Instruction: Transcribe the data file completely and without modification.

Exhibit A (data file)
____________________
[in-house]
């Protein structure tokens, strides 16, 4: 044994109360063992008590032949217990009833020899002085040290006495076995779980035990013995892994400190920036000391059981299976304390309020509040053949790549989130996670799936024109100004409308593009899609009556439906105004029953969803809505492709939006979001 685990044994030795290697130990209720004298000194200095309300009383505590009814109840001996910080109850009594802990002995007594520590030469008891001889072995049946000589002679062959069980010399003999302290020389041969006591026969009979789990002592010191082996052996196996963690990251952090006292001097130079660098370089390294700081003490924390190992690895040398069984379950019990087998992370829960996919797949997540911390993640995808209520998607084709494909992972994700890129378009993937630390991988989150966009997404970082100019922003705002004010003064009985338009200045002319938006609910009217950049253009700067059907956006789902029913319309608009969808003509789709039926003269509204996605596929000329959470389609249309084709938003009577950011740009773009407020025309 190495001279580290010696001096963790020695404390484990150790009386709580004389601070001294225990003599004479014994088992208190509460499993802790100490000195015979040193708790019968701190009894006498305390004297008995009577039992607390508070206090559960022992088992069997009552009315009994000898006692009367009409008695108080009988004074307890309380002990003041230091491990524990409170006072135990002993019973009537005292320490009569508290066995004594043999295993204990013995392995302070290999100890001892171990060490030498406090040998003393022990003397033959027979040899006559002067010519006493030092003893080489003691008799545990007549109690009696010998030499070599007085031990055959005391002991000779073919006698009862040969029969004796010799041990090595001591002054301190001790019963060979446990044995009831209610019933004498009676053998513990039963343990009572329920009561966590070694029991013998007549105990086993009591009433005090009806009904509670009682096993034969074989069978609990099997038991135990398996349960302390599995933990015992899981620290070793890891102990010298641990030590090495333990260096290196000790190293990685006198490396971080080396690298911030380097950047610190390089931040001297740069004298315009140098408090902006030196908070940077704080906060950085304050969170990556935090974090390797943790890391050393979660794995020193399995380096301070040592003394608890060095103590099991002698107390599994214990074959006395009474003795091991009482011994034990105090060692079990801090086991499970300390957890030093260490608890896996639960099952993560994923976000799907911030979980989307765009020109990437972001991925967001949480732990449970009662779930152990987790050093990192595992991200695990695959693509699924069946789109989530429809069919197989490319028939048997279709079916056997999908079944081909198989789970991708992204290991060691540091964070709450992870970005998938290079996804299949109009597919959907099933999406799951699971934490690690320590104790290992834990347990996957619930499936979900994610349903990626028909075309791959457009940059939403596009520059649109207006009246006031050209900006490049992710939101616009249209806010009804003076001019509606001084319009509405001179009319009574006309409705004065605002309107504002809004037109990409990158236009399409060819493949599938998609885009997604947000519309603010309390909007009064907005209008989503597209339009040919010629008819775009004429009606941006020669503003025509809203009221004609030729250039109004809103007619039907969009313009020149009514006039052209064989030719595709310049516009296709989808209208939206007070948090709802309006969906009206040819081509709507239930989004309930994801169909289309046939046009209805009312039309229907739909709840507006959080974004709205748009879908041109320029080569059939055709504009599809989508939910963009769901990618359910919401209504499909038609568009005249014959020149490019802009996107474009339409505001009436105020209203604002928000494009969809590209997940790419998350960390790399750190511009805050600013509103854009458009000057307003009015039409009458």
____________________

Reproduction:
[in-house]
């Protein structure tokens, strides 16, 4: 044994109360063992008590032949217990009833020899002085040290006495076995779980035990013995892994400190920036000391059981299976304390309020509040053949790549989130996670799936024109100004409308593009899609009556439906105004029953969803809505492709939006979001 685990044994030795290697130990209720004298000194200095309300009383505590009814109840001996910080109850009594802990002995007594520590030469008891001889072995049946000589002679062959069980010399003999302290020389041969006591026969009979789990002592010191082996052996196996963690990251952090006292001097130079660098370089390294700081003490924390190992690895040398069984379950019990087998992370829960996919797949997540911390993640995808209520998607084709494909992972994700890129378009993937630390991988989150966009997404970082100019922003705002004010003064009985338009200045002319938006609910009217950049253009700067059907956006789902029913319309608009969808003509789709039926003269509204996605596929000329959470389609249309084709938003009577950011740009773009407020025309 190495001279580290010696001096963790020695404390484990150790009386709580004389601070001294225990003599004479014994088992208190509460499993802790100490000195015979040193708790019968701190009894006498305390004297008995009577039992607390508070206090559960022992088992069997009552009315009994000898006692009367009409008695108080009988004074307890309380002990003041230091491990524990409170006072135990002993019973009537005292320490009569508290066995004594043999295993204990013995392995302070290999100890001892171990060490030498406090040998003393022990003397033959027979040899006559002067010519006493030092003893080489003691008799545990007549109690009696010998030499070599007085031990055959005391002991000779073919006698009862040969029969004796010799041990090595001591002054301190001790019963060979446990044995009831209610019933004498009676053998513990039963343990009572329920009561966590070694029991013998007549105990086993009591009433005090009806009904509670009682096993034969074989069978609990099997038991135990398996349960302390599995933990015992899981620290070793890891102990010298641990030590090495333990260096290196000790190293990685006198490396971080080396690298911030380097950047610190390089931040001297740069004298315009140098408090902006030196908070940077704080906060950085304050969170990556935090974090390797943790890391050393979660794995020193399995380096301070040592003394608890060095103590099991002698107390599994214990074959006395009474003795091991009482011994034990105090060692079990801090086991499970300390957890030093260490608890896996639960099952993560994923976000799907911030979980989307765009020109990437972001991925967001949480732990449970009662779930152990987790050093990192595992991200695990695959693509699924069946789109989530429809069919197989490319028939048997279709079916056997999908079944081909198989789970991708992204290991060691540091964070709450992870970005998938290079996804299949109009597919959907099933999406799951699971934490690690320590104790290992834990347990996957619930499936979900994610349903990626028909075309791959457009940059939403596009520059649109207006009246006031050209900006490049992710939101616009249209806010009804003076001019509606001084319009509405001179009319009574006309409705004065605002309107504002809004037109990409990158236009399409060819493949599938998609885009997604947000519309603010309390909007009064907005209008989503597209339009040919010629008819775009004429009606941006020669503003025509809203009221004609030729250039109004809103007619039907969009313009020149009514006039052209064989030719595709310049516009296709989808209208939206007070948090709802309006969906009206040819081509709507239930989004309930994801169909289309046939046009209805009312039309229907739909709840507006959080974004709205748009879908041109320029080569059939055709504009599809989508939910963009769901990618359910919401209504499909038609568009005249014959020149490019802009996107474009339409505001009436105020209203604002928000494009969809590209997940790419998350960390790399750190511009805050600013509103854009458009000057307003009015039409009458």